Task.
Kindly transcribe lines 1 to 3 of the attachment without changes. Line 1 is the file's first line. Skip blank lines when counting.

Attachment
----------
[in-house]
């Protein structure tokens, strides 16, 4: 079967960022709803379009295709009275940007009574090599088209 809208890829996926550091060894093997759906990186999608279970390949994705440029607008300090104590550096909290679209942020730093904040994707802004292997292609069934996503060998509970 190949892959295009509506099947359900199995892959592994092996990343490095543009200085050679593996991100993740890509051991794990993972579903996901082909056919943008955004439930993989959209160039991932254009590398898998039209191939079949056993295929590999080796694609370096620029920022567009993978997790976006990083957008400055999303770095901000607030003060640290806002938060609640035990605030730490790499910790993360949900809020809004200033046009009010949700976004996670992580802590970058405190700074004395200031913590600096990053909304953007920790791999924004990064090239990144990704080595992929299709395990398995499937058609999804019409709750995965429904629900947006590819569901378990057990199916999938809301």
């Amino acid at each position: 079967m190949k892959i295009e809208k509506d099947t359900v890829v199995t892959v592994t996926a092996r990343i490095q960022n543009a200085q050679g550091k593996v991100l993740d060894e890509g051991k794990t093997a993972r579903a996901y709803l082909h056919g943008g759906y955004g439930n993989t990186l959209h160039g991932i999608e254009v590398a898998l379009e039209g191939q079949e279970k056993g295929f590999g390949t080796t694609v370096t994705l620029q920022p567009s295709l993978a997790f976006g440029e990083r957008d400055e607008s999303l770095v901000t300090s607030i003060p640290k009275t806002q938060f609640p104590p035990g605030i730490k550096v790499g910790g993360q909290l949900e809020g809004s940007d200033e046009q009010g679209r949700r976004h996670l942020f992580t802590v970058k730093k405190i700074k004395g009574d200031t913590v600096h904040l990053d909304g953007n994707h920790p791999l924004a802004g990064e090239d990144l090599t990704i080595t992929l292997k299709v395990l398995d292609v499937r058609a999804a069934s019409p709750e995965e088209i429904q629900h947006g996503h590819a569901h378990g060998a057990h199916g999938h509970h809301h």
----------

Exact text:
[in-house]
């Protein structure tokens, strides 16, 4: 079967960022709803379009295709009275940007009574090599088209 809208890829996926550091060894093997759906990186999608279970390949994705440029607008300090104590550096909290679209942020730093904040994707802004292997292609069934996503060998509970 190949892959295009509506099947359900199995892959592994092996990343490095543009200085050679593996991100993740890509051991794990993972579903996901082909056919943008955004439930993989959209160039991932254009590398898998039209191939079949056993295929590999080796694609370096620029920022567009993978997790976006990083957008400055999303770095901000607030003060640290806002938060609640035990605030730490790499910790993360949900809020809004200033046009009010949700976004996670992580802590970058405190700074004395200031913590600096990053909304953007920790791999924004990064090239990144990704080595992929299709395990398995499937058609999804019409709750995965429904629900947006590819569901378990057990199916999938809301």
């Amino acid at each position: 079967m190949k892959i295009e809208k509506d099947t359900v890829v199995t892959v592994t996926a092996r990343i490095q960022n543009a200085q050679g550091k593996v991100l993740d060894e890509g051991k794990t093997a993972r579903a996901y709803l082909h056919g943008g759906y955004g439930n993989t990186l959209h160039g991932i999608e254009v590398a898998l379009e039209g191939q079949e279970k056993g295929f590999g390949t080796t694609v370096t994705l620029q920022p567009s295709l993978a997790f976006g440029e990083r957008d400055e607008s999303l770095v901000t300090s607030i003060p640290k009275t806002q938060f609640p104590p035990g605030i730490k550096v790499g910790g993360q909290l949900e809020g809004s940007d200033e046009q009010g679209r949700r976004h996670l942020f992580t802590v970058k730093k405190i700074k004395g009574d200031t913590v600096h904040l990053d909304g953007n994707h920790p791999l924004a802004g990064e090239d990144l090599t990704i080595t992929l292997k299709v395990l398995d292609v499937r058609a999804a069934s019409p709750e995965e088209i429904q629900h947006g996503h590819a569901h378990g060998a057990h199916g999938h509970h809301h």